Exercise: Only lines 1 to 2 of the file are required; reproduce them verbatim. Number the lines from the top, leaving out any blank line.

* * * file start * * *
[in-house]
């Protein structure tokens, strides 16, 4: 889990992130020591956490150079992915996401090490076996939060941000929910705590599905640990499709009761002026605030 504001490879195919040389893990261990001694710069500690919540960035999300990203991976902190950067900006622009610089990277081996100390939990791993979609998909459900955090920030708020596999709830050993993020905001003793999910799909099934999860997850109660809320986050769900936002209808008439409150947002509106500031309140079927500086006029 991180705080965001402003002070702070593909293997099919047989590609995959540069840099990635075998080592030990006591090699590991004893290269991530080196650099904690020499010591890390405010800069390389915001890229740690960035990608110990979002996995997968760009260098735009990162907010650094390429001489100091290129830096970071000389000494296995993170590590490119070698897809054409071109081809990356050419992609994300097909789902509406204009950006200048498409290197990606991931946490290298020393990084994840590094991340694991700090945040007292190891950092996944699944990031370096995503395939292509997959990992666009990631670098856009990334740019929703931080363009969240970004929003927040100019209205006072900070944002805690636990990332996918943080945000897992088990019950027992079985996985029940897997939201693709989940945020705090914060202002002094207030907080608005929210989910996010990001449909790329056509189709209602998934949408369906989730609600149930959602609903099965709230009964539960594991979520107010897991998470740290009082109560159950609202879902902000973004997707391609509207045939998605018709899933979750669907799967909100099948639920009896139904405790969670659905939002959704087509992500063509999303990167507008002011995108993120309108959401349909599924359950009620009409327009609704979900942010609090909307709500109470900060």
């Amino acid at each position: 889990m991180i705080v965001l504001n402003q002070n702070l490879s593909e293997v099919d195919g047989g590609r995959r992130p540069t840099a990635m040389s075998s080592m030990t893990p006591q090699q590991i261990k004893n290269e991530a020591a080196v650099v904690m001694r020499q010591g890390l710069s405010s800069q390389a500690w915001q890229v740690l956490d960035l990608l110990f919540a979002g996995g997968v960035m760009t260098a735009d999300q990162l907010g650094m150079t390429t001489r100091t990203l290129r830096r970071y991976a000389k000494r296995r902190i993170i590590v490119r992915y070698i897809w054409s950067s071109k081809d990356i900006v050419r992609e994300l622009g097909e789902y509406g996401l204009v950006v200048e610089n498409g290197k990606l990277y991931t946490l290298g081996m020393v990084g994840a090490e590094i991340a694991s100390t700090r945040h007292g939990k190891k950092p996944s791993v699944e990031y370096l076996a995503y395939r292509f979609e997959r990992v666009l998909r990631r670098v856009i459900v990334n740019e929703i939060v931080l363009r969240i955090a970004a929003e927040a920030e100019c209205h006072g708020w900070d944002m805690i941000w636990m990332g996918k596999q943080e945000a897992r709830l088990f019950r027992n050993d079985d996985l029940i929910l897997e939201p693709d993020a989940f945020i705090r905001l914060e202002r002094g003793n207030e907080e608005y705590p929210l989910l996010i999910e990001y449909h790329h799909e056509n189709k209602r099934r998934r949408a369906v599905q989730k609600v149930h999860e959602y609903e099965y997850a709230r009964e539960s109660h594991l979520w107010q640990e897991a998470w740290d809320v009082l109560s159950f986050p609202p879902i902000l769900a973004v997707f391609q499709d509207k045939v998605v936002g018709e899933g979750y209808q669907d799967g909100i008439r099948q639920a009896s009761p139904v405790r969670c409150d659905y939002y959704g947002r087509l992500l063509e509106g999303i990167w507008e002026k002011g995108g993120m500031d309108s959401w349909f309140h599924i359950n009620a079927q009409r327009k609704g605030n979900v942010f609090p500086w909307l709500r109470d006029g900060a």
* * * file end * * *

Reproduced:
[in-house]
């Protein structure tokens, strides 16, 4: 889990992130020591956490150079992915996401090490076996939060941000929910705590599905640990499709009761002026605030 504001490879195919040389893990261990001694710069500690919540960035999300990203991976902190950067900006622009610089990277081996100390939990791993979609998909459900955090920030708020596999709830050993993020905001003793999910799909099934999860997850109660809320986050769900936002209808008439409150947002509106500031309140079927500086006029 991180705080965001402003002070702070593909293997099919047989590609995959540069840099990635075998080592030990006591090699590991004893290269991530080196650099904690020499010591890390405010800069390389915001890229740690960035990608110990979002996995997968760009260098735009990162907010650094390429001489100091290129830096970071000389000494296995993170590590490119070698897809054409071109081809990356050419992609994300097909789902509406204009950006200048498409290197990606991931946490290298020393990084994840590094991340694991700090945040007292190891950092996944699944990031370096995503395939292509997959990992666009990631670098856009990334740019929703931080363009969240970004929003927040100019209205006072900070944002805690636990990332996918943080945000897992088990019950027992079985996985029940897997939201693709989940945020705090914060202002002094207030907080608005929210989910996010990001449909790329056509189709209602998934949408369906989730609600149930959602609903099965709230009964539960594991979520107010897991998470740290009082109560159950609202879902902000973004997707391609509207045939998605018709899933979750669907799967909100099948639920009896139904405790969670659905939002959704087509992500063509999303990167507008002011995108993120309108959401349909599924359950009620009409327009609704979900942010609090909307709500109470900060």